For people in the United States, the holiday season is often a time for making substantial gifts to family members and other loved ones. Larger gifts can be made using the federal Gift Tax Exemption and Generation-Skipping Transfer (“GST”) Tax Exemption. However, annual exclusion gifts must be made before December 31, so now is the time to make your 2015 annual exclusion gifts if you haven’t already done so!
The annual exclusion amount is the maximum amount that you can give to any single recipient during a calendar year without incurring gift tax and without utilizing any portion of your Gift Tax Exemption. For 2015 and 2016, the annual exclusion amount is $14,000 (or $28,000 if you and your spouse choose to “split” gifts). In addition to annual exclusion gifts, you may make tax free gifts to your family members and others by paying their tuition and medical expenses. These payments will not count against your annual exclusion amount or Gift Tax Exemption as long as they are made directly to the school or health care provider.
Annual exclusion gifts can be made to anyone, although children and other descendants are the most common recipients of these gifts. Annual exclusion gifts can also be made to certain trusts and 529 plans instead of being made outright to an individual. Further, if the recipient has earned income, he or she could use a portion of your annual exclusion gift to fund a Roth IRA, which would allow those funds to grow income tax free for the recipient’s lifetime.
The annual exclusion amount applies to each person to whom you make a gift. For example, if you decide to make gifts of the full $14,000 annual exclusion amount to 10 different people this year, you can remove $140,000 from your taxable estate without paying gift tax or using any of your Gift Tax Exemption.
The annual gift tax exclusion amount does not carry over from year to year. Annual exclusion gifts made after December 31 will count against your 2016 annual exclusion amount. Note that a gift by personal check is not considered complete until the bank clears the check. Therefore, any personal checks for 2015 gifts should be given in time so that the checks can be cleared before the end of the year. In the alternative, you can use wire transfers or cashier checks.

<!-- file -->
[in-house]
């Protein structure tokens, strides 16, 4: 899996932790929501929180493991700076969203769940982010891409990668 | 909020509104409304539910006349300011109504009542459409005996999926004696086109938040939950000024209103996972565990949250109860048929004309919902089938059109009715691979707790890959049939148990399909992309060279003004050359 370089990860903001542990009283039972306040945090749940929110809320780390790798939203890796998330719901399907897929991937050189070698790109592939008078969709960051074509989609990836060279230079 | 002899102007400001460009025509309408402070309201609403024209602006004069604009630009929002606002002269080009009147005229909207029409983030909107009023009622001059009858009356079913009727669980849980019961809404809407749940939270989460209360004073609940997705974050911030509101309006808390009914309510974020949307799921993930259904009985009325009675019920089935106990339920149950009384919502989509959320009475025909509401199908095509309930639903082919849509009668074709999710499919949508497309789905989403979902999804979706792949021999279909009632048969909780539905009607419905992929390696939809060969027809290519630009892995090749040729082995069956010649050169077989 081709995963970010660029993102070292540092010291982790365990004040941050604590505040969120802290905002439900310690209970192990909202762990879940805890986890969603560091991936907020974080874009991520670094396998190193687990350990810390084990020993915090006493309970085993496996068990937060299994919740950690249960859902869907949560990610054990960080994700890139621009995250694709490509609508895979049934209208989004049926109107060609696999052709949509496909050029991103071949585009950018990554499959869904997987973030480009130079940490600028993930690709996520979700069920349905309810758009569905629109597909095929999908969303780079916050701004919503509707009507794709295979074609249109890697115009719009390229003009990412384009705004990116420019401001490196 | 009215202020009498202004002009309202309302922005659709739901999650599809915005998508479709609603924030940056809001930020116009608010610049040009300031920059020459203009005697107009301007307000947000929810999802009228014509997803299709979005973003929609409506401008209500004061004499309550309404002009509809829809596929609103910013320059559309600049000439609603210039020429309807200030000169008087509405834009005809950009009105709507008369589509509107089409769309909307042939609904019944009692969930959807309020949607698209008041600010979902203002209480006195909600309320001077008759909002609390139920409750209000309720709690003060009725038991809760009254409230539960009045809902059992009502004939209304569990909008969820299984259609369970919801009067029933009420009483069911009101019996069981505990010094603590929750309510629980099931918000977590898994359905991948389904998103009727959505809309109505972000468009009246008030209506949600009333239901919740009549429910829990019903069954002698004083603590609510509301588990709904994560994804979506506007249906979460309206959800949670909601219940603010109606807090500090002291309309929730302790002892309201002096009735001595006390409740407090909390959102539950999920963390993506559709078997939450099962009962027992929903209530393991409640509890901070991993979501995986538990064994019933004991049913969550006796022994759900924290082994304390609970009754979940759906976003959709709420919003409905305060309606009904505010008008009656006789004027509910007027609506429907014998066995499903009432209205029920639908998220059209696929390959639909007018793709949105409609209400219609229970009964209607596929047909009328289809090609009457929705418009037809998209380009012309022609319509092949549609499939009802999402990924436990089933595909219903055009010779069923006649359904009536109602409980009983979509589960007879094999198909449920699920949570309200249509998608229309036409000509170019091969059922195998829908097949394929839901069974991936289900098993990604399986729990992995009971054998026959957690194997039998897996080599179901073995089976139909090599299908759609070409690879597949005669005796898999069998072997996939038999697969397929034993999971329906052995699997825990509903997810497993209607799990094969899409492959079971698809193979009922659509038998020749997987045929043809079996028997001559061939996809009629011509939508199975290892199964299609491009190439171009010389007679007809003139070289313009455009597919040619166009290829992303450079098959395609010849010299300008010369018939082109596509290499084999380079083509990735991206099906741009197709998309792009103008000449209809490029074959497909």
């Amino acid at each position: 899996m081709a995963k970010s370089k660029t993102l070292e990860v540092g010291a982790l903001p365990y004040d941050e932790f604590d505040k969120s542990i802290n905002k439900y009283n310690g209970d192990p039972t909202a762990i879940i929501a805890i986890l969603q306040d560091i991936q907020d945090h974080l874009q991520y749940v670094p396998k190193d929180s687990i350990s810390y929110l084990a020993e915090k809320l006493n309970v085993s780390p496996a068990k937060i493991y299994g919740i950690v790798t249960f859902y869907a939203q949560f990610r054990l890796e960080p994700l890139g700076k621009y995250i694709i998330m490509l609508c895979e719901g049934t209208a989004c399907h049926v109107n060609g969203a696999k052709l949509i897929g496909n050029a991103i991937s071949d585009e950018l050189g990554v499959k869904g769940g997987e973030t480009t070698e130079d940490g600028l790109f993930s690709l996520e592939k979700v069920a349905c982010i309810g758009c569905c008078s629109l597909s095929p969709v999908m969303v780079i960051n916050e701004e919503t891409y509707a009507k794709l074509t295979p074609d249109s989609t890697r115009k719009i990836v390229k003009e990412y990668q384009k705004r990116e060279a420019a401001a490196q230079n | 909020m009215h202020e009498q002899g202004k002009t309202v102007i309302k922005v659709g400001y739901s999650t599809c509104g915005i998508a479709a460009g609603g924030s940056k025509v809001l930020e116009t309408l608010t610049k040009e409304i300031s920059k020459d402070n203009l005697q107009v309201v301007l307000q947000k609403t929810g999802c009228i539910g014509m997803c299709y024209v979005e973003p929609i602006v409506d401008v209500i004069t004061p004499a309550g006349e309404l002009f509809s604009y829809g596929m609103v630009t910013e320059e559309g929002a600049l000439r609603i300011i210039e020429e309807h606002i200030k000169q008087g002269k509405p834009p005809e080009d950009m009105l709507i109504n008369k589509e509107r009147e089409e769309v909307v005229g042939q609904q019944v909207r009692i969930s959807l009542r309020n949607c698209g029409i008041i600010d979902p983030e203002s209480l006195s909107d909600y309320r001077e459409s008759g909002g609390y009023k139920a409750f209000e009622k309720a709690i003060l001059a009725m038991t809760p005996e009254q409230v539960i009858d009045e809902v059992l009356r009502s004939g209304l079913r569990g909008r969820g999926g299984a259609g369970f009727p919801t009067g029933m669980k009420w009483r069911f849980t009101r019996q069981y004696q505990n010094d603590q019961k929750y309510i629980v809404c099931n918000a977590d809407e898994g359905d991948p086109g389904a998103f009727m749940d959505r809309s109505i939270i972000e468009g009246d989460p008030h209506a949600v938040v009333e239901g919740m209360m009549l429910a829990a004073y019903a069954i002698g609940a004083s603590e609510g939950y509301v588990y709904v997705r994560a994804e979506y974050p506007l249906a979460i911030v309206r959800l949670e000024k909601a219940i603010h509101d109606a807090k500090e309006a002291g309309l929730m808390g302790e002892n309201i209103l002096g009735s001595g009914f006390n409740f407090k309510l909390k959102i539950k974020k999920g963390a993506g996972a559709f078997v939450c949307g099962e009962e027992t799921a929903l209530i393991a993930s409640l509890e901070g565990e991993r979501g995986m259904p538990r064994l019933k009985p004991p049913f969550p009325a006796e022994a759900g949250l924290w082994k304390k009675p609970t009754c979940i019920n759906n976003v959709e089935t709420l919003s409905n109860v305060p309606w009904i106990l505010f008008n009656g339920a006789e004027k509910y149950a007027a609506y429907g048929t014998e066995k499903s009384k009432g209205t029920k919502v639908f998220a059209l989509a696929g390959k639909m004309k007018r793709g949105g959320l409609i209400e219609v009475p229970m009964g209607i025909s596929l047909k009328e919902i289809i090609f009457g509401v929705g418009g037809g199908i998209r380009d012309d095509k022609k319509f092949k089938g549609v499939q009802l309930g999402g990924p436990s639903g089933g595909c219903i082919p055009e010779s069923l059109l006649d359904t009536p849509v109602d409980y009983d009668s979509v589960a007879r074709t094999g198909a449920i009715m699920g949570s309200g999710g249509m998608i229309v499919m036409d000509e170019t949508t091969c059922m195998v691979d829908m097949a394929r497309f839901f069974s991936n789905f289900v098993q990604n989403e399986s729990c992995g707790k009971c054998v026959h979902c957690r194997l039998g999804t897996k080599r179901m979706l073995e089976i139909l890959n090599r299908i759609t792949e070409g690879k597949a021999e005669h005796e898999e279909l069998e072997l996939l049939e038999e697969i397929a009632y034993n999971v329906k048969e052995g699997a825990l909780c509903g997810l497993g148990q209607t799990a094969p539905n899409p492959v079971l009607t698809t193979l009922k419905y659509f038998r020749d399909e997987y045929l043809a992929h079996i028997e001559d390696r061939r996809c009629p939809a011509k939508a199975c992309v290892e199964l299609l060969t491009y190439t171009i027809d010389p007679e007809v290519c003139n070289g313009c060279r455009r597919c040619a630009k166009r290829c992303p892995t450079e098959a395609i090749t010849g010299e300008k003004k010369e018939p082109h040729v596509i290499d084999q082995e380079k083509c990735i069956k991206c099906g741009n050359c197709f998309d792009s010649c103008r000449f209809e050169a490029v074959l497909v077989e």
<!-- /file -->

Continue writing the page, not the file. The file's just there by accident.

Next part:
If you would like to make larger gifts, the Gift Tax Exemption and GST Tax Exemption are each $5.43 million in 2015, and will increase to $5.45 million in 2016. If gifts are made in excess of the Exemptions, the maximum rate for estate, gift and GST taxes is 40 percent for 2015 and 2016. Unlike annual exclusion gifts that can be made each year, you have one Gift Tax Exemption and one GST Tax Exemption to use during your life or upon your death. The Exemptions are reduced by your cumulative gifts during your lifetime. Once you use a portion of your Gift Tax Exemption or GST Tax Exemption, it is gone forever, so it is best to consult with your estate planning attorney in order to maximize the impact of your gifts.
Remember that when you make a gift of an asset that may increase in value, any future appreciation and income that the asset generates will also be removed from your estate, thus increasing your tax savings.
We previously circulated a Legal Update in July 2015 that indicated the Internal Revenue Service may be working on proposed regulations under Section 2704 that could impact the use of minority interest and lack of marketability valuation discounts for certain family-owned entities. To date, the IRS has not issued such regulations.